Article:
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@TheresABabyFaceUnderMyBeard

For simplicity, I would say Franchise Networth would be calculated once per year by an independent auditor and then that's the value for the rest of the year. 


Also, I was thinking about some of the points that you brought up about trades and I do think that it could pose a problem.  Like if a poor team wanted to trade a pick to a rich team, they could bid the low amount, win the player then trade it to the rich team for a little more money but less than the rich team could have picked the player for so this could be avoided by simply saying that all trades of players on rookie contracts, this difference must be paid to the league at the time of the transaction on a pro rata basis.  For example, two teams, one worth 3 times as much as the other.  The poor team won a bid for a player for 10 million and then traded him to the rich team on draft day.  The rich team's equivalent winning bid would have been 30 million but only 10 million was paid, so 20 million  must be distributed to the other 28 teams from the two trade teams.  You would pro rate the twenty million based on how much of the traded player's contract was still remaining. 

1 month ago on DT Mailbag: Twitter edition

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@TheresABabyFaceUnderMyBeard

You bring up some really good points and some unforeseen issues.  I'd bet that there are some more unforeseen issues as well.  Here's my opinion on some of your points.

1) I'm not sure what you mean?

2) No cap on the bids, you are right.  The money comes from the franchise's pockets, from the same place that the Luxury Tax comes from.  But remember, since the money is redistributed after the draft, some teams will make money, some will lose.  Basically how much you bid - the average winning pick.  I do agree that it would be tough to get people onboard with a radical idea like this but that doesn't discredit the idea.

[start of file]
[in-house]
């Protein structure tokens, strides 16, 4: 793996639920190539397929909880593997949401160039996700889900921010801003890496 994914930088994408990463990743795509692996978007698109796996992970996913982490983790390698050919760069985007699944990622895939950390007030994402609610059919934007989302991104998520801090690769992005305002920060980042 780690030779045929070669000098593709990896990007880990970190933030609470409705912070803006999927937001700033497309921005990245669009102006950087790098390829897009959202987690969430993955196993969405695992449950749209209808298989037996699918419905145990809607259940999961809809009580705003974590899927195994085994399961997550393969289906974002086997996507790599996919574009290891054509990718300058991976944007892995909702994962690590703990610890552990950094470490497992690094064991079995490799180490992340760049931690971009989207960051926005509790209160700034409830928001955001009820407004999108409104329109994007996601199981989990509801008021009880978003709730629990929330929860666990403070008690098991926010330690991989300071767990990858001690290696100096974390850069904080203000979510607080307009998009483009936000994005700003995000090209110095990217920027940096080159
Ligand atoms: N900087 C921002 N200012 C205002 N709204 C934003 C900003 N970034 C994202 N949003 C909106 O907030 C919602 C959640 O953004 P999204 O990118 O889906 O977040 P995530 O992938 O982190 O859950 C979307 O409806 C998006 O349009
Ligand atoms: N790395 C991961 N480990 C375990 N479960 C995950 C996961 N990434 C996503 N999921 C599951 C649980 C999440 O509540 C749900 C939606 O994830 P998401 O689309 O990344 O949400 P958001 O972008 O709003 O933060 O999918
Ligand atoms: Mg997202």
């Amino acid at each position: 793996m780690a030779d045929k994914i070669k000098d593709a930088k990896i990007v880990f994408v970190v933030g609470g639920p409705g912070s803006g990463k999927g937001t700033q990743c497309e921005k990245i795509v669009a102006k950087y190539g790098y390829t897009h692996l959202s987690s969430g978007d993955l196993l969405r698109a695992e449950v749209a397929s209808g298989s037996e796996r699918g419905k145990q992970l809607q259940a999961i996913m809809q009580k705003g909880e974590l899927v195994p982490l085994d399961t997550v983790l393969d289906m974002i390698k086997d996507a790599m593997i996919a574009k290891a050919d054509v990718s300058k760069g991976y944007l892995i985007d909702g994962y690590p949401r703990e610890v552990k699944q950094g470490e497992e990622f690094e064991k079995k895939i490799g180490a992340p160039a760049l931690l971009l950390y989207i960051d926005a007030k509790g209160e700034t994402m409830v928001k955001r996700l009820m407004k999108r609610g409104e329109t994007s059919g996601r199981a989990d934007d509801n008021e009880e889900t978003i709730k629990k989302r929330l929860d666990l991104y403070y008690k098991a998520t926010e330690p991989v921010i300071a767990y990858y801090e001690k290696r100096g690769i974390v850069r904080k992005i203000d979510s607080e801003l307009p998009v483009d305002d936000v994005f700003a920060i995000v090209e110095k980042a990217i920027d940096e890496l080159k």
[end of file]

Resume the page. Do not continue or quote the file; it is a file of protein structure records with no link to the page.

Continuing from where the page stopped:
3) I think you should be able to trade your pick, cash or a combination.  You shouldn't have to weight that because the cash will just figure into the networth of the receiving franchise.  The pick itself is just a right to bid again, it's not worth that much.  But I think your point is good and I'm not sure what the implications truly are.

1 month ago on DT Mailbag: Twitter edition

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To fix tanking, here is an idea: Do an auction with 5 simple rules:

1) Weight the auction bid by the franchise value, for example imagine if the Knicks are worth 2 times as much as the Thunder and they are bidding against each other for a player, if the Thunder bid $3 million, the Knicks have to bid more than $6 million, i.e. 2 times what the Thunder bid. And vice Versa, if the Knicks bid $10 million, then the Thunder would have to bid more than $5 million i.e. half of the Knicks bid. 

2) When a team wins a bid, the money is distributed evenly to the other 29 teams so if the Thunder bid $29 million for a player and that is the winning bid, then that $29 million is distributed $1 million to each other team.

3) Each team may only win one bid per round and must win one bid per round, the first round will be considered the first 30 picks.

4) When a team wins a bid, they are still responsible for the rookie contract as well and the rookie contract will be sorted by auction amount, i.e. the player who went for the most in the auction will be considered the 1st overall pick, 2nd most will be second pick, etc.

5) Teams can now trade picks and cash that is useable toward future drafts.

1 month ago on DT Mailbag: Twitter edition

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